11 things I learned from my first Karneval in Dusseldorf

One of the best things about living in this corner of Germany is carnival (Karneval).

Though carnival might be most closely associated with cities like Rio de Janiero, it’s still widely celebrated across Germany’s Rhineland – with Dusseldorf, Cologne and Mainz considered the three main ‘strongholds.’

So this year, I got to experience my very first Karneval in Dusseldorf – here are a few things I learned.

  1. Berliners are a big part of Karneval celebrations
Kicking off Karneval in November at work

Kicking off Karneval in November at work

Berliners (that’s a jam donut to you and me) are a bit part of kicking off the Karneval celebrations (don’t ask me why). Karneval officially begins on 11 November at 11:11 but the real partying doesn’t start until the week before Shrove Tuesday.

Both “starts” are marked by Berliners and wine. Not too shabby.

  1. 11 is a recurring theme

The number eleven crops up a lot in Karneval traditions – everything kicks off at 11:11 on the 11th day of the 11th month and the festivities are organised by a special council of eleven people.

Supposedly the significance of eleven (‘elf’ in German) is because it is an acronym for the French Revolution values of egalité, liberté, fraternité.

  1. Costumes are a big thing
My Karneval threads

My Karneval threads

Dressing up isn’t just for the kids – everyone wears a costume for Karneval – and I mean everyone. There is even a chain of dedicated Karneval costume shops, where I picked up my little number.

Group costumes are also a big trend in Dusseldorf it seems – you can’t move for packs of male nuns or a herd of roaming Primark onesies.

  1. Companies get in on the action

Literally everyone gets in the Karneval spirit.

Even Haribo gets in on the action...

Even Haribo gets in on the action…

  1. Guard your ties

One of the highlights of Karneval in Dusseldorf is Altweiberfastnacht (basically ‘Women’s Day’), when women storm the city hall and cut off the ties of every man they come across. According to tradition, they are also allowed to kiss any man they want. I was ambushed.

  1. Everyone is a Jeck

No, that’s not Jack in a strong German accent, ‘Jeck’ is a local Rhine-ish word for a carnival reveller and it gets thrown around a lot during Karneval.

  1. There’s a traditional Karneval hat

IMG_20150216_212903

…and it’s fabulous.

  1. Politics & parades
"Terror has nothing to do with religion."

“Terror has nothing to do with religion.”

One of the most famous aspects of Karneval is the parade on Rosenmontag – the day before Shrove Tuesday. The parade has become very well-known for its elaborate floats based on political satire and commentary on current affairs.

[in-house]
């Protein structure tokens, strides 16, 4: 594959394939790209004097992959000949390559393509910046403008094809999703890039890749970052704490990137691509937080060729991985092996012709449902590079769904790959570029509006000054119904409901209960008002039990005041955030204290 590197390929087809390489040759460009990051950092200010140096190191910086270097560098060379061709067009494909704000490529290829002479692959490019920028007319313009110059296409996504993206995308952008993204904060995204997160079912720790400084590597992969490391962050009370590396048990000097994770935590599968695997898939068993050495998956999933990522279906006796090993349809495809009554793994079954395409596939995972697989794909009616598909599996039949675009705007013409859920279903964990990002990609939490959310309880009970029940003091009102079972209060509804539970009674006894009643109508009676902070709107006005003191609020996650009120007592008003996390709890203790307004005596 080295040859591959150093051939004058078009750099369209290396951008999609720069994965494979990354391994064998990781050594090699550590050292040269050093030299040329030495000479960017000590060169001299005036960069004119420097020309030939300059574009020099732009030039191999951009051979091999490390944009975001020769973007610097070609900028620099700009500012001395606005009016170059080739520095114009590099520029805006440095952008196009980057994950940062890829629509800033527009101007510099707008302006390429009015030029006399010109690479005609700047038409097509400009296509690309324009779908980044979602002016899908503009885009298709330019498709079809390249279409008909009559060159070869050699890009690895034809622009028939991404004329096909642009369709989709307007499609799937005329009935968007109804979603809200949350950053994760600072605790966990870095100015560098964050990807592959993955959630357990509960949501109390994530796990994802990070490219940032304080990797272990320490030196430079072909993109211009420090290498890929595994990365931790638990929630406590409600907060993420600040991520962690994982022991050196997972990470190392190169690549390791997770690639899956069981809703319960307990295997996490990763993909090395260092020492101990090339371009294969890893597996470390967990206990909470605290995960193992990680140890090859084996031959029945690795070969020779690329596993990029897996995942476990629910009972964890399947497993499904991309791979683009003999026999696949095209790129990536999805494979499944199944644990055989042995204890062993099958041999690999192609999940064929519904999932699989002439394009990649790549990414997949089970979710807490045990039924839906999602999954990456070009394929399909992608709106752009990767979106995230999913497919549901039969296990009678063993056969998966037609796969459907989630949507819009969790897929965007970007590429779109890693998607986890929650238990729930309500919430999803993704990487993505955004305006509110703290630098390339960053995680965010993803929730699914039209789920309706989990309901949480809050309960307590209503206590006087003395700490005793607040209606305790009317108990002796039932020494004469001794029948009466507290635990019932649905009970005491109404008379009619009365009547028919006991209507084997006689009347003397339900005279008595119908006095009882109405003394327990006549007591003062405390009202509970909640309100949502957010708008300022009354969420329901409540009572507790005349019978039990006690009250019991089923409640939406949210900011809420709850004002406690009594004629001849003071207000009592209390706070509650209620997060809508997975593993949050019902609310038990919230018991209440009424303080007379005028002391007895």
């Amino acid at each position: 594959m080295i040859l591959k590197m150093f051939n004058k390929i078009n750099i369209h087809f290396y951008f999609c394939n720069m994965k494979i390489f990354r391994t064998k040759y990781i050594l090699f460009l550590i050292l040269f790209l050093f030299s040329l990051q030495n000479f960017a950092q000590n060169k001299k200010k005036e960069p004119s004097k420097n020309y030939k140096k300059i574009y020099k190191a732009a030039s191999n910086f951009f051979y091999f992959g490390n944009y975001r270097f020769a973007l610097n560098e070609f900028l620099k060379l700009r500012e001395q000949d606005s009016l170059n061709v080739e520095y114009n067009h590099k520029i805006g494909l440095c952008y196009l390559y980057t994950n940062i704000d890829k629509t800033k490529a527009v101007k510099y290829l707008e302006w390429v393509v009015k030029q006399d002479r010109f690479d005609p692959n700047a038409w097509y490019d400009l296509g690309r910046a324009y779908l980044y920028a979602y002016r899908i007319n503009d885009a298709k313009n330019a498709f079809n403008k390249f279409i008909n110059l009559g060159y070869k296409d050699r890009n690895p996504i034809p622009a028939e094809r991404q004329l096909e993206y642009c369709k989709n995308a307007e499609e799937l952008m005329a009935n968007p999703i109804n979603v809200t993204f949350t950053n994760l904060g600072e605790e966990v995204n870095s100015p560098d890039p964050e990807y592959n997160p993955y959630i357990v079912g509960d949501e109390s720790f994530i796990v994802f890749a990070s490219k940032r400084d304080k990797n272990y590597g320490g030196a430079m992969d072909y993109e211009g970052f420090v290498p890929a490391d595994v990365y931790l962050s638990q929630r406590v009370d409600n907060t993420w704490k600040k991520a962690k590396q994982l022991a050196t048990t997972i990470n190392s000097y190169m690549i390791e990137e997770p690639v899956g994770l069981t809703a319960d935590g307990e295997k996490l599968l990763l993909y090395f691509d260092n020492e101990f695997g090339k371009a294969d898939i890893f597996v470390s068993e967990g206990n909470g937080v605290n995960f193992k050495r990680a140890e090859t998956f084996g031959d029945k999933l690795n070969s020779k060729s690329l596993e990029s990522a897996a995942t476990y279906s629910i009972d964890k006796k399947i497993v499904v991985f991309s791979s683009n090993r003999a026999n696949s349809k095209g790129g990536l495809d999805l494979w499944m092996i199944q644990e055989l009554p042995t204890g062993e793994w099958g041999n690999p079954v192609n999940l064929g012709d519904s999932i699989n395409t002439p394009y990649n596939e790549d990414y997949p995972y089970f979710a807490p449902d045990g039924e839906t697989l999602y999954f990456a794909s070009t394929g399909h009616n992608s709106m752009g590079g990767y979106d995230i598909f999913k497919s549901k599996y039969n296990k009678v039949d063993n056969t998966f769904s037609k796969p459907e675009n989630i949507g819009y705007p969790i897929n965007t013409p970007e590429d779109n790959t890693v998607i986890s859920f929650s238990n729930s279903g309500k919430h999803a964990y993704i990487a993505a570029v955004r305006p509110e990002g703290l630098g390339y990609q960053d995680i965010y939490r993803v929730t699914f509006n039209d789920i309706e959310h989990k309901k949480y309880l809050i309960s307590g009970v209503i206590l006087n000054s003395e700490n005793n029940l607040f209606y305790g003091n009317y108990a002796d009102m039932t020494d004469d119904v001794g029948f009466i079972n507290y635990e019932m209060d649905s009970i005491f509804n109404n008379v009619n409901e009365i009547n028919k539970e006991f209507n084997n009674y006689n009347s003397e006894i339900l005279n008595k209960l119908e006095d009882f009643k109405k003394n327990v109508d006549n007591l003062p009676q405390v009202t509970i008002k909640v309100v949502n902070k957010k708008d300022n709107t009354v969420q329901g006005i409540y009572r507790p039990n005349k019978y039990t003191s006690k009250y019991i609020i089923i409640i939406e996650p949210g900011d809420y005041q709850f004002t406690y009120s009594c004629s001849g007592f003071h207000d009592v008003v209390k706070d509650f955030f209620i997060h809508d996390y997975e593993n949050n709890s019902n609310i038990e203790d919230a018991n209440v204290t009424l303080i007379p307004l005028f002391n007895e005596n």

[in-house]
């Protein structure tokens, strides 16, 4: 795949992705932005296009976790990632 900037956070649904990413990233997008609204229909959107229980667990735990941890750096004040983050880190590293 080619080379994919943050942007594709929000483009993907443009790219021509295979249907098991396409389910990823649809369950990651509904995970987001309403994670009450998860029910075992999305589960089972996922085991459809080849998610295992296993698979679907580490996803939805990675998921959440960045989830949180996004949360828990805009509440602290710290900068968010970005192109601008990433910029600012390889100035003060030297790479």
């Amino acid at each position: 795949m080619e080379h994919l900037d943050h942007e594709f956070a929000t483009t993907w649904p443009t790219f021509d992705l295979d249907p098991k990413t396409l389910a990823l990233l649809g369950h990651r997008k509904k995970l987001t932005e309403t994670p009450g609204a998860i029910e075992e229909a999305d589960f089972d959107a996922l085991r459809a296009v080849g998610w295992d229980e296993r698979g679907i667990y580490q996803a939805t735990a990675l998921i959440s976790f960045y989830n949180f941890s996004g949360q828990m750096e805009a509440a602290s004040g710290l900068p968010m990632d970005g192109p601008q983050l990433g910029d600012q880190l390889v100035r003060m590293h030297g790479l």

The most famous float this year was probably the one paying tribute to the Charlie Hebdo tragedy in Paris.

"You cannot murder satire"

“You cannot murder satire”

People on the floats repeatedly shout ‘Helau’ at you and lob sweets at your head.

  1. Helau vs. Alaaf

Any good Karneval stronghold has its own Karneval cry: you need to shout Helau in Dusseldorf and Alaaf in Cologne.

And like most things, Dusseldorf and Cologne are pretty competitive about Karneval, so probably best not to get them mixed up.

  1. Five days is a looong time

Karneval is known as the ‘fifth season of the year,’ as it technically lasts from early November to February. In actual fact, the majority of the celebrating happens over the course of five days – but five days is a loooong time to keep up with the drinking and celebrating.

Not sure how the Germans manage it, tbh.

  1. Karneval is for everyone

Karneval in the Rhineland

One of the nicest things about the celebrations is how inclusive they are. I saw just as many teenagers knocking back beer as I did pensioners in costumes taking their grandkids to see the parade.

Because it’s Germany, there is obviously a strong sense of drinking culture attached to Karneval, but that doesn’t mean you can’t join in without picking up bottle.

Overall, I really enjoyed my first Karneval. I think one of my favourite aspects is the fact that it isn’t that well known outside of Germany – it feels a bit like you’ve been let in on this amazing secret. There’s a lot of drinking and celebrating to be had, but the atmosphere didn’t once turn sour – I didn’t see any fights or tension, just a lot of people going out to have a good time.

Check out the rest of my photos below.

Would you fancy celebrating Karneval in Dusseldorf?
Comment below!

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18 responses to “11 things I learned from my first Karneval in Dusseldorf

    • I looked into it and it seems the first Karneval councils were founded in the 1830s. I heard it was a form a protest against the Prussians when they annexed the Rhineland, so I think that timing matches up…? (Don’t quote me on it though!)

      I didn’t know much about it either. I’m surprised it isn’t more well known in the UK because it’s one hell of a party. But on the other hand, I think it’s quite nice that it’s a bit of an undiscovered secret.

  1. Why do I immediately start singing this when i see you in your costume?:

    ‘Staaaaaaaaaand and Deliver!’

    😉

    Great post as always. Does everyone get time off work to attend this 5 day Karnival?

    • Glad you liked it, Ed 🙂 Thursday is a day off for most people (though it depends on the company) and the Monday is a bank holiday in the state, so everyone gets to celebrate a bit.

      P.s. I think I’m too young to understand your cultural reference… I wasn’t born in the 70s like you.

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